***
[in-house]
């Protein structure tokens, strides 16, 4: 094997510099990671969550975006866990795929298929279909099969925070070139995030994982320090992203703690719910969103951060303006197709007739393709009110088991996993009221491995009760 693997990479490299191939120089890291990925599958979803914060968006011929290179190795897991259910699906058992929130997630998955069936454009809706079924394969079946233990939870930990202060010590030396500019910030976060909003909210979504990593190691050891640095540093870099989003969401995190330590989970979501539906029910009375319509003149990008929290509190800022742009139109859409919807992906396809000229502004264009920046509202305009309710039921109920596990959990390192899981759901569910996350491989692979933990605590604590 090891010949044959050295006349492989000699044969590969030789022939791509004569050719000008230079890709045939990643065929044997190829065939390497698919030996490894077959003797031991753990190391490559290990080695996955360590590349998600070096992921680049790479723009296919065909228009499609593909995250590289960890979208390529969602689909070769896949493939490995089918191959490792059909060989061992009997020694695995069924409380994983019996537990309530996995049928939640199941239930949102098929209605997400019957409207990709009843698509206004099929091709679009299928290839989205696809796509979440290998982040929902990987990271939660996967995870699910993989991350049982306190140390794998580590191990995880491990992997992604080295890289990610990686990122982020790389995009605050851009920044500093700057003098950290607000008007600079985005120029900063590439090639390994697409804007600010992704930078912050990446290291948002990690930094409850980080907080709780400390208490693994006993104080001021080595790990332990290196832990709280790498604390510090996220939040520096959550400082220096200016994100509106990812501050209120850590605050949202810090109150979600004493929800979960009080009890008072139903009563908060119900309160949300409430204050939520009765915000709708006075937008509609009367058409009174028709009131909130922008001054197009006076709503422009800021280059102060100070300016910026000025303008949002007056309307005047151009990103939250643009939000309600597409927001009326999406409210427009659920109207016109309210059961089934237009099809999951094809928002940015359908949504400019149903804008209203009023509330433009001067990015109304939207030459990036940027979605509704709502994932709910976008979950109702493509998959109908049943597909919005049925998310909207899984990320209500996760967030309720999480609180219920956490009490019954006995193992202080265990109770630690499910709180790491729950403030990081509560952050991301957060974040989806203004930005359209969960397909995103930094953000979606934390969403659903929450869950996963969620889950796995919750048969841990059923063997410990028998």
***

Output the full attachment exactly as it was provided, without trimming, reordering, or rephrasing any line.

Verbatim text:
[in-house]
């Protein structure tokens, strides 16, 4: 094997510099990671969550975006866990795929298929279909099969925070070139995030994982320090992203703690719910969103951060303006197709007739393709009110088991996993009221491995009760 693997990479490299191939120089890291990925599958979803914060968006011929290179190795897991259910699906058992929130997630998955069936454009809706079924394969079946233990939870930990202060010590030396500019910030976060909003909210979504990593190691050891640095540093870099989003969401995190330590989970979501539906029910009375319509003149990008929290509190800022742009139109859409919807992906396809000229502004264009920046509202305009309710039921109920596990959990390192899981759901569910996350491989692979933990605590604590 090891010949044959050295006349492989000699044969590969030789022939791509004569050719000008230079890709045939990643065929044997190829065939390497698919030996490894077959003797031991753990190391490559290990080695996955360590590349998600070096992921680049790479723009296919065909228009499609593909995250590289960890979208390529969602689909070769896949493939490995089918191959490792059909060989061992009997020694695995069924409380994983019996537990309530996995049928939640199941239930949102098929209605997400019957409207990709009843698509206004099929091709679009299928290839989205696809796509979440290998982040929902990987990271939660996967995870699910993989991350049982306190140390794998580590191990995880491990992997992604080295890289990610990686990122982020790389995009605050851009920044500093700057003098950290607000008007600079985005120029900063590439090639390994697409804007600010992704930078912050990446290291948002990690930094409850980080907080709780400390208490693994006993104080001021080595790990332990290196832990709280790498604390510090996220939040520096959550400082220096200016994100509106990812501050209120850590605050949202810090109150979600004493929800979960009080009890008072139903009563908060119900309160949300409430204050939520009765915000709708006075937008509609009367058409009174028709009131909130922008001054197009006076709503422009800021280059102060100070300016910026000025303008949002007056309307005047151009990103939250643009939000309600597409927001009326999406409210427009659920109207016109309210059961089934237009099809999951094809928002940015359908949504400019149903804008209203009023509330433009001067990015109304939207030459990036940027979605509704709502994932709910976008979950109702493509998959109908049943597909919005049925998310909207899984990320209500996760967030309720999480609180219920956490009490019954006995193992202080265990109770630690499910709180790491729950403030990081509560952050991301957060974040989806203004930005359209969960397909995103930094953000979606934390969403659903929450869950996963969620889950796995919750048969841990059923063997410990028998």